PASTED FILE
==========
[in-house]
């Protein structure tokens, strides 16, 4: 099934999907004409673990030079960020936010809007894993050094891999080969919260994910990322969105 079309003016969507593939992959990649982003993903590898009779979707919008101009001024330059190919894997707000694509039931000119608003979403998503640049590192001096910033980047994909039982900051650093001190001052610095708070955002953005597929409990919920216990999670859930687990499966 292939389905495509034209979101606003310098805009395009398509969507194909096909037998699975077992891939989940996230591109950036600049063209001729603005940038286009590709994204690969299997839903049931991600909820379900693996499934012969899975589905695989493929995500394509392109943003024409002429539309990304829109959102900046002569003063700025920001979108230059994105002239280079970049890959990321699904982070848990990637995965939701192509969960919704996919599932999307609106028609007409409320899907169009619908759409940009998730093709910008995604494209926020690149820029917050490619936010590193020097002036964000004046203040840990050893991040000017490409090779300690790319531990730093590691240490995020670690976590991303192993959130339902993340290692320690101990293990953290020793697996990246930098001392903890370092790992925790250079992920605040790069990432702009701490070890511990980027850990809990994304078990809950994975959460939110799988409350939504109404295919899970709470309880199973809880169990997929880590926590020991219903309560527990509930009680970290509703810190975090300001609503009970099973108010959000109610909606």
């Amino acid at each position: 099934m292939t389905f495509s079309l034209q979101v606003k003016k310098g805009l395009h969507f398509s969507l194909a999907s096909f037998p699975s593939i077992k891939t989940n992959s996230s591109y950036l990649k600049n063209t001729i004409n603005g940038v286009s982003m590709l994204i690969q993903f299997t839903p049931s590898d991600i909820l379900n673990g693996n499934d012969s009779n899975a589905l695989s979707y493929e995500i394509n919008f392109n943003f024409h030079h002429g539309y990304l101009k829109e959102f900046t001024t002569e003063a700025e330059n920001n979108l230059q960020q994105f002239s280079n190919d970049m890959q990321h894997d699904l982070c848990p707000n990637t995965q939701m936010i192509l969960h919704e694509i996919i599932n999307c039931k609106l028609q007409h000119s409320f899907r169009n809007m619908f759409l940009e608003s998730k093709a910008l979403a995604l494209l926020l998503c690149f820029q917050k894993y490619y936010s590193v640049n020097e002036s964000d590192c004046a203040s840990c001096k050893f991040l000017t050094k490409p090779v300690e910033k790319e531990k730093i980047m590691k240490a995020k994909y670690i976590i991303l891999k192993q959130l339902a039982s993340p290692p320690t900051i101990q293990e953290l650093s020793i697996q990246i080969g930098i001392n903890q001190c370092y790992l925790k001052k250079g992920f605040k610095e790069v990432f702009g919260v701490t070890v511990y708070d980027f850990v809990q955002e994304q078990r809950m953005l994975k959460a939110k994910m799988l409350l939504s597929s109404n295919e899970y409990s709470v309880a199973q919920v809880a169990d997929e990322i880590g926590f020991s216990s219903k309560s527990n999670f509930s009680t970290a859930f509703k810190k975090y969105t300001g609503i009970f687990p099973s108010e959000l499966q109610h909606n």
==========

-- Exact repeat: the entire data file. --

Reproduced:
[in-house]
């Protein structure tokens, strides 16, 4: 099934999907004409673990030079960020936010809007894993050094891999080969919260994910990322969105 079309003016969507593939992959990649982003993903590898009779979707919008101009001024330059190919894997707000694509039931000119608003979403998503640049590192001096910033980047994909039982900051650093001190001052610095708070955002953005597929409990919920216990999670859930687990499966 292939389905495509034209979101606003310098805009395009398509969507194909096909037998699975077992891939989940996230591109950036600049063209001729603005940038286009590709994204690969299997839903049931991600909820379900693996499934012969899975589905695989493929995500394509392109943003024409002429539309990304829109959102900046002569003063700025920001979108230059994105002239280079970049890959990321699904982070848990990637995965939701192509969960919704996919599932999307609106028609007409409320899907169009619908759409940009998730093709910008995604494209926020690149820029917050490619936010590193020097002036964000004046203040840990050893991040000017490409090779300690790319531990730093590691240490995020670690976590991303192993959130339902993340290692320690101990293990953290020793697996990246930098001392903890370092790992925790250079992920605040790069990432702009701490070890511990980027850990809990994304078990809950994975959460939110799988409350939504109404295919899970709470309880199973809880169990997929880590926590020991219903309560527990509930009680970290509703810190975090300001609503009970099973108010959000109610909606």
């Amino acid at each position: 099934m292939t389905f495509s079309l034209q979101v606003k003016k310098g805009l395009h969507f398509s969507l194909a999907s096909f037998p699975s593939i077992k891939t989940n992959s996230s591109y950036l990649k600049n063209t001729i004409n603005g940038v286009s982003m590709l994204i690969q993903f299997t839903p049931s590898d991600i909820l379900n673990g693996n499934d012969s009779n899975a589905l695989s979707y493929e995500i394509n919008f392109n943003f024409h030079h002429g539309y990304l101009k829109e959102f900046t001024t002569e003063a700025e330059n920001n979108l230059q960020q994105f002239s280079n190919d970049m890959q990321h894997d699904l982070c848990p707000n990637t995965q939701m936010i192509l969960h919704e694509i996919i599932n999307c039931k609106l028609q007409h000119s409320f899907r169009n809007m619908f759409l940009e608003s998730k093709a910008l979403a995604l494209l926020l998503c690149f820029q917050k894993y490619y936010s590193v640049n020097e002036s964000d590192c004046a203040s840990c001096k050893f991040l000017t050094k490409p090779v300690e910033k790319e531990k730093i980047m590691k240490a995020k994909y670690i976590i991303l891999k192993q959130l339902a039982s993340p290692p320690t900051i101990q293990e953290l650093s020793i697996q990246i080969g930098i001392n903890q001190c370092y790992l925790k001052k250079g992920f605040k610095e790069v990432f702009g919260v701490t070890v511990y708070d980027f850990v809990q955002e994304q078990r809950m953005l994975k959460a939110k994910m799988l409350l939504s597929s109404n295919e899970y409990s709470v309880a199973q919920v809880a169990d997929e990322i880590g926590f020991s216990s219903k309560s527990n999670f509930s009680t970290a859930f509703k810190k975090y969105t300001g609503i009970f687990p099973s108010e959000l499966q109610h909606n």